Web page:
Wednesday, February 8th, 2023
Wednesday, February 8th, 2023

Breaking News for

Sportsmen Since 1967

Green Bay yellow perch hearings set for October

Burnett County vet warns of timber wolf
problems

By Tim Eisele Correspondent

Spooner, Wis. — The Natural Resources Board (NRB)
approved public hearings, to be held in October, that could lead to
an increase in the sportfish daily bag limit of perch in Green Bay
from 10 to 25 while also increasing the commercial harvest from
20,000 pounds to 60,000 pounds.

The board approved those hearings when it met Aug. 17 in
Spooner. Since then, the DNR has scheduled two hearings – both for
Oct. 12. One meeting will begin at 1:30 p.m. at the Peshtigo City
Hall; the other will begin at 5:30 p.m. at the UW-Green Bay Cofrin
Building.

Mike Staggs, DNR director of Fisheries Management and
Habitat Protection, described a series of perch reproduction
failures, with perch abundance in Green Bay declining 90 percent
between 1988 and 2000. Accordingly, the sport bag limit and
commercial fishing quota both were lowered in 2001.

There is a June 30, 2006 sunset on the reduced bag limit
and commercial quota. The limits would then return to the statewide
bag of 25 and commercial quota of 200,000 pounds, unless changes
are made in the meantime.

There’s a good 2003 perch year-class and commercial
fishermen have asked that the DNR begin the process to allow
increased bags and quotas, so those changes can go into effect as
soon as the sunset occurs, or before, if data warrants
change.

“We do not yet have the information for our fall sampling
but expect to get that in the next month,” Staggs said. “We want to
get the process going, and we are asking for public hearings on
what is our best guess for the quota as of today.”

The pattern of Green Bay perch abundance has fluctuated,
with strong year-classes in the 1980s, but a long period of poor
reproduction in the 1990s.

The 2003 year-class appears to be a slow-growing group,
which could indicate poor survival.

“There are some ‘red flags’ that we’ve seen. This
year-class may not produce the numbers of adults that we saw from
such a year-class during the 1980s,” Staggs said. “There aren’t a
lot of fish out there other than the 2003 year-class.”

Staggs wants to be conservative, but not overly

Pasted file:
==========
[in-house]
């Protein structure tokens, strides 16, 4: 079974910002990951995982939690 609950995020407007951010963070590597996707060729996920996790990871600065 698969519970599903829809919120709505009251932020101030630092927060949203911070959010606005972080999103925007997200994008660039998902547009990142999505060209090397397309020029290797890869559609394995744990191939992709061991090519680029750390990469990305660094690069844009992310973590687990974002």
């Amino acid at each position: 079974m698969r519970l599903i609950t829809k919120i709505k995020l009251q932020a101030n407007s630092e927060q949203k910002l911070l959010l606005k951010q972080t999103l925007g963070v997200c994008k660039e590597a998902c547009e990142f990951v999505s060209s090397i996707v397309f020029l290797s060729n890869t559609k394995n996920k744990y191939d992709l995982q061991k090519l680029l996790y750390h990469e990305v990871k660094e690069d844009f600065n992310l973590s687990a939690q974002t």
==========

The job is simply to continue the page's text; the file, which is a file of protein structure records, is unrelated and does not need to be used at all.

restrictive in recommendations for a reasonable harvest, hoping to
eventually have a 50/50 split in the harvest between sport and
commercial fishermen. The information should be updated by the time
the DNR holds public hearings in October, and if the DNR finds the
2003 year-class is not as abundant as was thought in August, it
could revise its proposal and recommend continuing with the current
reduced harvest limits.

Timber wolf update

NRB members heard a report from Dr. Greg Palmquist, a
veterinarian in Danbury, who has been the vet for T&T Ranch in
Burnett County for 17 years. As wolf problems became worse on that
farm, he was asked to come up with solutions.

Wolf depredation started with a few calves and progressed
to calves and cows, he said. As depredations became worse, the
owners, brothers Tim and Tony Fornengo, asked Palmquist for
recommendations on what could be done to reduce their
losses.

“I was very familiar with the natural behavior of the
cows. During the course of this investigation I noted the cows were
very agitated and clustered close together,” Palmquist said. “They
were not spread out grazing, drinking, or resting like they
normally would be during the day. Many cows were wandering around
bellowing, likely searching around for a missing calf.”

The dead calves that he’s examined had various causes of
death. Some had signs of heart problems, some had pneumonia, and
some had been choked to death from bites to the neck. Almost all
calves were in good body condition, but he thought it was unusual
that some had pneumonia even though they had been vaccinated
against it the previous month. Some cows did not appear to have
much milk in the udders.

“Somehow this depredation must be stopped for humane
reasons and for the economic viability of this ranch,” Palmquist
said. “It is interesting to note that the increase in losses is
happening at the same time that the wolf population is
increasing.”

Palmquist noted the effects the depredation problem has
had on the farm family. He said members of the family spent
sleepless nights trying to do something to aid their animals;
family members also say they’ve been awakened by the cattle
“roaring around” in the pasture while being chased by
wolves.

Palmquist said from what he has researched, non-lethal
methods of controlling animals causing depredation have not worked
long because wolves adapt quickly. He said the public must realize
that these methods are not a long-term solution.

“When most of us think about losses from predation, we
think of dead or missing animals,” he said. “From my observations,
I feel there are more costs to the rancher than just the loss of
animals. First on my list is the added cost in time and money
necessary to deal with the problem.”

He referred to higher neonatal mortality, as cattle spend
less time foraging and can be undernourished and stressed. Another
concern is disease transmission from wild canines to
cattle.

“I am not here to tell you that wolves are the major
problem for livestock producers in northern Wisconsin,” he said.
“The industry cannot blame all losses on a predator. But I do feel
that when a wolf pack targets a herd, the losses to that herd can
be significant. If we are to expect more cases of wolf depredation
each year, this is a problem that needs to be
controlled.”

In response to questions from board members, Palmquist
said he thought trapping seemed to work, but it is more important
to be proactive where cattle are concerned, than to react after a
problem already has occurred.

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